Iraqi Insurgent Leader Captured, Najaf Shrine Bombed

Two stories this morning typify the two steps forward, one step back line of progress in Iraq: Shortly after it was confirmed that a major Iraqi insurgent leader was captured, a car bomb detonated outside a shrine in Najaf, killing thirty.

The AP reports that Mohammed Hila Hammad Obeidi, also known as Abu Ayman, was arrested March 7 but announcement held pending positive identification via DNA tests. He is “believed to have led the Secret Islamic Army in Babil province south of Baghdad and is said to have close ties to Abu Musab al-Zarqawi, head of al-Qaida in Iraq. He was also an aide to the chief of staff of intelligence during Saddam Hussein’s regime.” Additionally, he was apparently behind the kidnapping of Italian journalist Giuliana Sgrena.

The car bomb was outside the “sacred” Imam Ali shrine in Najaf. According to AP, “Such attacks are rare in Najaf, which is tightly controlled by police and Shiite security guards. Iraqi Shiites consider any attacks within Najaf as a grave provocation.”

Update: David Cloud has a tangentially related story in today’s NYT. The lede:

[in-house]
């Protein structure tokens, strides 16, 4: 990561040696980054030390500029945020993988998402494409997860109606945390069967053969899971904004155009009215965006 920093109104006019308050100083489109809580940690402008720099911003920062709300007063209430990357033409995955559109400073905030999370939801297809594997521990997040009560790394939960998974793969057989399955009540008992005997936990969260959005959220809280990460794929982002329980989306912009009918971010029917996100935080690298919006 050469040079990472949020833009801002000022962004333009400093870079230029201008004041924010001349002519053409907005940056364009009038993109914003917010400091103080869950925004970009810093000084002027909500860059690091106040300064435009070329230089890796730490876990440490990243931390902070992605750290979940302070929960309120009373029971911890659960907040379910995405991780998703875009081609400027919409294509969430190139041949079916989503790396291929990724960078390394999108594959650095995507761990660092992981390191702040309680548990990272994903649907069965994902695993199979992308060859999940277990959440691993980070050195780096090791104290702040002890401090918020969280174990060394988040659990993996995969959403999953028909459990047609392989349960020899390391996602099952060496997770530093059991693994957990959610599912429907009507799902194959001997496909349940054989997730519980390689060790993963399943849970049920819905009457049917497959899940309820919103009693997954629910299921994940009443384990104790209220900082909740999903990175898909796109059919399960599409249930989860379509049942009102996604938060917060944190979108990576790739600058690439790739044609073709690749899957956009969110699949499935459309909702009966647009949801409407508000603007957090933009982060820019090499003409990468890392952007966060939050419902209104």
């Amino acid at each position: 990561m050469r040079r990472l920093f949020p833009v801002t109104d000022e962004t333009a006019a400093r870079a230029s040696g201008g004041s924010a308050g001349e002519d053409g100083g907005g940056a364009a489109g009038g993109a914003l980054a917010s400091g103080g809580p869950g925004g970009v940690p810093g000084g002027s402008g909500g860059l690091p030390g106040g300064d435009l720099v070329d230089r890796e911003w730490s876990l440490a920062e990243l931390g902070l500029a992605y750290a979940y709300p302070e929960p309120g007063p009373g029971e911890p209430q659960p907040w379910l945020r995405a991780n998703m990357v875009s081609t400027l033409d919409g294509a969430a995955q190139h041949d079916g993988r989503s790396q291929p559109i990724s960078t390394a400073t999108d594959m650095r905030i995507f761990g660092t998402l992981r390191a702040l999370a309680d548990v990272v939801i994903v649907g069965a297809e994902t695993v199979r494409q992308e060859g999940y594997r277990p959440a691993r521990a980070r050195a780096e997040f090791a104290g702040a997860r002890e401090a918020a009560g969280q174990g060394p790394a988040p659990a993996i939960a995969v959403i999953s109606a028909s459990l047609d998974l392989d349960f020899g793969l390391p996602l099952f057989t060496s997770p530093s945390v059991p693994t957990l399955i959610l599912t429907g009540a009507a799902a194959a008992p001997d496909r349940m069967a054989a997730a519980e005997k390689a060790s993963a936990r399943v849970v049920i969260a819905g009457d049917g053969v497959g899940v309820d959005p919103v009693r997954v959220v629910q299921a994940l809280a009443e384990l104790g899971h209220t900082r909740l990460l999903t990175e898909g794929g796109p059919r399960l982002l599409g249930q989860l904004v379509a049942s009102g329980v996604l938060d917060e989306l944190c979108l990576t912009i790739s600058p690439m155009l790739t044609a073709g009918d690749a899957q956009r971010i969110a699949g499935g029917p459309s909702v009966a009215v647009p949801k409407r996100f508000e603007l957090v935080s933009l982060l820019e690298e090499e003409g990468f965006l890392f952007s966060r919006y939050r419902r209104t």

Last August, under daily attack from car bombs and mortars, the Marines took down the only bridge over the Euphrates River for miles around. Now they are trying to rebuild it.

With the bridge down, marines say, insurgents and foreign fighters can no longer infiltrate as easily into this town near the Syrian border in western Anbar Province, the heavily Sunni Arab area that has formed the heart of the insurgency. But Iraqis who live on the river’s northern bank grumble that they have no easy way to get to town to buy and sell goods or to see the doctor.

This almost perfectly encapsulates the difficulty of trying to fight a war and conduct nation building simultaneously.

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James Joyner
About James Joyner
James Joyner is Professor and Department Head of Security Studies at Marine Corps University's Command and Staff College and a nonresident senior fellow at the Scowcroft Center for Strategy and Security at the Atlantic Council. He's a former Army officer and Desert Storm vet. Views expressed here are his own. Follow James on Twitter @DrJJoyner.